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Is My Idea Legal?

Follow these tips to determine whether or not your business idea is legal.
January 14, 2002

A good rule of thumb for whether things are legal is to follow your instincts about right and wrong. Generally, the court system works by the judges and juries deciding what they think is right and then finding a legal argument to support that outcome, so most of what seems illegal usually is--especially if it's also very profitable.

If you have an idea and want to check out whether it's legal, try first doing the recommended research for your business plan. Research far enough into any business idea, and areas for further legal inquiry should appear.

For example, let's say you have an idea for selling your encrypting software internationally. You think you can make tons of money, since, after all, you create it once and then license it over and over with little overhead. While assembling your business plan, you begin to research export laws and how to get export licenses as part of figuring your start-up costs. You discover that the U.S. government requires export licenses and that there are three government agencies that oversee sales and contracts made with countries abroad--the Department of Commerce, the Department of Defense and the Department of State. Suddenly, the easy and profitable idea is not so easy and profitable, and may not be legal either, depending on what all these regulations say.

Once you have done enough basic research into your idea to know the legal areas that need further investigation, there are several ways to conduct your research:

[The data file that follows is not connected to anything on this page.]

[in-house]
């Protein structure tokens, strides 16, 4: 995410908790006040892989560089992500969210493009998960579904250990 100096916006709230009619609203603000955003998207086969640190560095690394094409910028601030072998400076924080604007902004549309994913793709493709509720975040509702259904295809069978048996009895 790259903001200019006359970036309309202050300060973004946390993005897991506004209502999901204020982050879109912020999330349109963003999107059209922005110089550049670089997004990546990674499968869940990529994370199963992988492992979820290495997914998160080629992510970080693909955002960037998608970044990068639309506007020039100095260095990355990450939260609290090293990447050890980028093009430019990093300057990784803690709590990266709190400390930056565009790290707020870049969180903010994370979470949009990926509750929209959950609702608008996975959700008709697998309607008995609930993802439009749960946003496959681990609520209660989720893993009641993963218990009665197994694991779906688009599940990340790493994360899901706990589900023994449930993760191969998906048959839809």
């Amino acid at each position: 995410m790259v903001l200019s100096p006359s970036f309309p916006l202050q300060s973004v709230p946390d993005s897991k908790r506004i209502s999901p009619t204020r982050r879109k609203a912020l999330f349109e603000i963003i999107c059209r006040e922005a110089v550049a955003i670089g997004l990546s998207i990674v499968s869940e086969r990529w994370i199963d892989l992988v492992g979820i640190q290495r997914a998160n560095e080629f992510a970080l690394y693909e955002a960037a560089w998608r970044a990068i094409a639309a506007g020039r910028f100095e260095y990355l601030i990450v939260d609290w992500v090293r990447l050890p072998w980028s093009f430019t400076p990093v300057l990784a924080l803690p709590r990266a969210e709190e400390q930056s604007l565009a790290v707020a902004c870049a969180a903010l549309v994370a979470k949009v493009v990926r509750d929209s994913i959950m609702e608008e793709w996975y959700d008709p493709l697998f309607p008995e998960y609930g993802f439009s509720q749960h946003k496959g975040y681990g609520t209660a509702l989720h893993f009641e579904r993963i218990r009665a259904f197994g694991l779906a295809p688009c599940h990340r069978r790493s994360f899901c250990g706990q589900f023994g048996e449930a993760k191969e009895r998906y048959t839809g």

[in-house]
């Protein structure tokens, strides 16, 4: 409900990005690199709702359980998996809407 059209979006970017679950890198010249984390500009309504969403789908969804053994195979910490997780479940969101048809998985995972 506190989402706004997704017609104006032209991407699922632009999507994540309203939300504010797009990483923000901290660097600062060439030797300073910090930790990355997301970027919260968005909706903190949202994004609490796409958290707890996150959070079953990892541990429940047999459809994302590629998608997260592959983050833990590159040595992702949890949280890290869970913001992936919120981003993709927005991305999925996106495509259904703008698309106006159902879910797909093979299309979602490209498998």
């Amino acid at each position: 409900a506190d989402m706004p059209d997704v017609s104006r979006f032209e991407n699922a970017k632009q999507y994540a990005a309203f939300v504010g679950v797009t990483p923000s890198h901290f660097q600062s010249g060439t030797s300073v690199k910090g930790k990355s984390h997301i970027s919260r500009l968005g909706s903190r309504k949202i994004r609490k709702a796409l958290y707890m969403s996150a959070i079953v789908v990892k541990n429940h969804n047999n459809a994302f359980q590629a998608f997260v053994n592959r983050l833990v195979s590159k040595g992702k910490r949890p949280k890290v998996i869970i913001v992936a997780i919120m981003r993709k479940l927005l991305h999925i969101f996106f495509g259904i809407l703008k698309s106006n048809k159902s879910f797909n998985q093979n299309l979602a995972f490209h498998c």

When you get inside the library, ask the librarian to point you to the law treatises in the reserve section. This section will have shelves and shelves of the reference books that lawyers read to understand the law, in summary, by type of law. There are books on contracts, property, the law by state, trademark and tons of useful information.

Note: The information in this column is provided by the author, not All answers are general in nature, not legal advice and not warranted or guaranteed. Readers are cautioned not to rely on this information. Because laws change over time and in different jurisdictions, it is imperative that you consult an attorney in your area regarding legal matters and an accountant regarding tax matters.

Judith A. Silver, Esq., is the CEO and founder of Silver Law Inc., a technology and business law practice, and Coollawyer Inc., a legal publishing company on the web. Prior to starting her companies, she served as in-house counsel at Adobe Systems and Sabre/ She holds a bachelor's degree cum laude from Cornell University and her juris doctorate from the University of California, Hastings College of the Law, in San Francisco.